Stage Fright

All five members of the Band had cut their teeth as working musicians in the 1950s, when the concept of success was very different to what it would be a decade later when they finally achieved it for themselves. “If you’ve never made a million dollars overnight, like we did, you have no concept of what it can do,” reflected bassist Rick Danko. “Suddenly, we had all the money we needed and people were falling over themselves to make us happy, which meant giving us all the dope we could stand.” Stage Fright was the sound of the Band choking on fame’s poisoned chalice, a theme that ran through the album of the same name – see also WS Walcott Medicine Show’s mockery of showbiz artifice, or Daniel and the Sacred Harp’s Faustian parable about a musician selling his soul – and yielded some of its strongest material. In this case, the creeping anxiety and psychosis – “Your brow is sweating and your mouth gets dry / Fancy people go drifting by / The moment of truth is right at hand / Just one more nightmare you can stand” – belonged to Robertson, whose writing was taking a darker, more personal turn, but the song is brought to life by Danko’s twitchy, nervous vocals.

The Shape I’m In

By 1970, the shy, sweet-natured Richard Manuel had started down the self-destructive path that would ultimately consume him. A heavy drinker since his teens, Manuel subsequently developed a fondness for hard drugs that made him unreliable and accident-prone, and he seemed content to let his considerable songwriting gifts wane – after that year, he never wrote again. Robertson would later recall: “I begged him, I pleaded with him, I offered to become his partner in songwriting, I’d pull him into a song I was working on just to get him in the mood or give him a taste of it, thinking he would go on to follow it up. But he didn’t.” It’s tempting to wonder if The Shape I’m In was one of those songs. It was certainly written about the pianist’s physical and psychological deterioration, and not withstanding the mischievous twinkle in its eye or the Stax beat in its step, the lyrics – “Out of nine lives, I’ve spent seven / Now, how in the world do you get to heaven?” – have the air of an intervention. Manuel sings it with a gruff, haggard charm, but the real stinger comes close to the end, when he lays out the dilemma his bandmates were wrestling with: “Save your neck, or save your brother / Looks like it’s one or the other.” Manuel took his life in a Florida hotel room 16 years later.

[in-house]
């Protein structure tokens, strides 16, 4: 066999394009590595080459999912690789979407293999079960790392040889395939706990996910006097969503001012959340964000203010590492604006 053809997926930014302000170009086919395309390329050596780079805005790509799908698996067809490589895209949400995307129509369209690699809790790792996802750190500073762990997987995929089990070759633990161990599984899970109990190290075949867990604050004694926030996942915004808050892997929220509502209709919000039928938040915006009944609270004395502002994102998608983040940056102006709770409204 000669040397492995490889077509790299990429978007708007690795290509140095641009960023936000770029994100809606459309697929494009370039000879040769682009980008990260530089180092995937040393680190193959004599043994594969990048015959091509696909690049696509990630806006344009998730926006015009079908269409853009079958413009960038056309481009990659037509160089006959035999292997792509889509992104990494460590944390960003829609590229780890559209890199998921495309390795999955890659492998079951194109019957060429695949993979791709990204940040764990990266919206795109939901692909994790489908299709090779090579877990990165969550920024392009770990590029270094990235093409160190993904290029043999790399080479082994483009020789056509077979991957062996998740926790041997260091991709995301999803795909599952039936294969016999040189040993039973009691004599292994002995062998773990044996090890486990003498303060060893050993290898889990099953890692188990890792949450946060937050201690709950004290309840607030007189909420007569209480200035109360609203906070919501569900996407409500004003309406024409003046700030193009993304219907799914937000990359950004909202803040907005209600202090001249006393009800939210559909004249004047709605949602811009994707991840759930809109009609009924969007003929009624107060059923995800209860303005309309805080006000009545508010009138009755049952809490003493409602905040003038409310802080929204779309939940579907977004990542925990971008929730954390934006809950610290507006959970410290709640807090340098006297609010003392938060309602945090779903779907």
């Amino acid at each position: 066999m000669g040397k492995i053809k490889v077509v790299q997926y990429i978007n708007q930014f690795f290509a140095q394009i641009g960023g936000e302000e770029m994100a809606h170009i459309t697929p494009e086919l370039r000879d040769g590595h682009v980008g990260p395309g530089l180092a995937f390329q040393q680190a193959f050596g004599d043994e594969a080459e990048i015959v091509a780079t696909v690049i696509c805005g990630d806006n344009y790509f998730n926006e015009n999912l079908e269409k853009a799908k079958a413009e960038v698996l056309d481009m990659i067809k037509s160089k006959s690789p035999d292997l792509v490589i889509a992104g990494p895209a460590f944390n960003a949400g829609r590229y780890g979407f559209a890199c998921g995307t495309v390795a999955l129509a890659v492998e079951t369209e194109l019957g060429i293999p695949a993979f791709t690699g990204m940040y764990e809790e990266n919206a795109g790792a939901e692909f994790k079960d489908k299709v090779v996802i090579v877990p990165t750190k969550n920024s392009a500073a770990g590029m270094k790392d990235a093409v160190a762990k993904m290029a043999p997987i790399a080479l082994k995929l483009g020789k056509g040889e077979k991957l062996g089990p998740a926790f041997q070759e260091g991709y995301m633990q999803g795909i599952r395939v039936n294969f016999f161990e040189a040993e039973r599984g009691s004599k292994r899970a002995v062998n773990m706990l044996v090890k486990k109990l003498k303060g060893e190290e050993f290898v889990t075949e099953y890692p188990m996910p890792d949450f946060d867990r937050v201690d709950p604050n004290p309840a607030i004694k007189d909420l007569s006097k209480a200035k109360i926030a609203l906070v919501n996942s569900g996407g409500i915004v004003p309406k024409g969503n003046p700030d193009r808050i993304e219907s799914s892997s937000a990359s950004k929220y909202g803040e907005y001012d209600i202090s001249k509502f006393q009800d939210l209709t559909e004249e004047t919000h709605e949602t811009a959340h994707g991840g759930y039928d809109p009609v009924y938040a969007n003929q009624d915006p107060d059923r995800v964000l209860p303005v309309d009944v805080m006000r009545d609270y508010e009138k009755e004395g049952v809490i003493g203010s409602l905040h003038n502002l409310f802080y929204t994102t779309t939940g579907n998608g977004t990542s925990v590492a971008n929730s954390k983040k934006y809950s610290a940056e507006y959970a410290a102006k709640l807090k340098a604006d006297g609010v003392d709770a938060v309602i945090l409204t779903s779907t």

When I Paint My Masterpiece

Cahoots, the group’s misfiring fourth album, brought to an end to one of rock’n’roll’s most febrile creative streaks, containing what Rolling Stone would later (and to these ears unfairly) call “Robertson’s first truly awful song”, the unloved The Moon Struck One. Yet it still had its moments, principally this one – a song written by their former paymaster Bob Dylan, but which belongs, in the broader sense of the word, to the Band, and to Levon Helm in particular. The drummer’s characterful vocal captures the essence of a Yankee outsider’s odyssey through Europe – romancing “a pretty little girl from Greece,” dodging lions in the Coliseum, navigating a near-riot in Brussels – far better than Dylan’s own sub-par version, released a couple of months later. Special mention must also go to Garth Hudson’s sparkling turn on the accordion, which lends the song a discombobulating layer of faux-continental sleaze.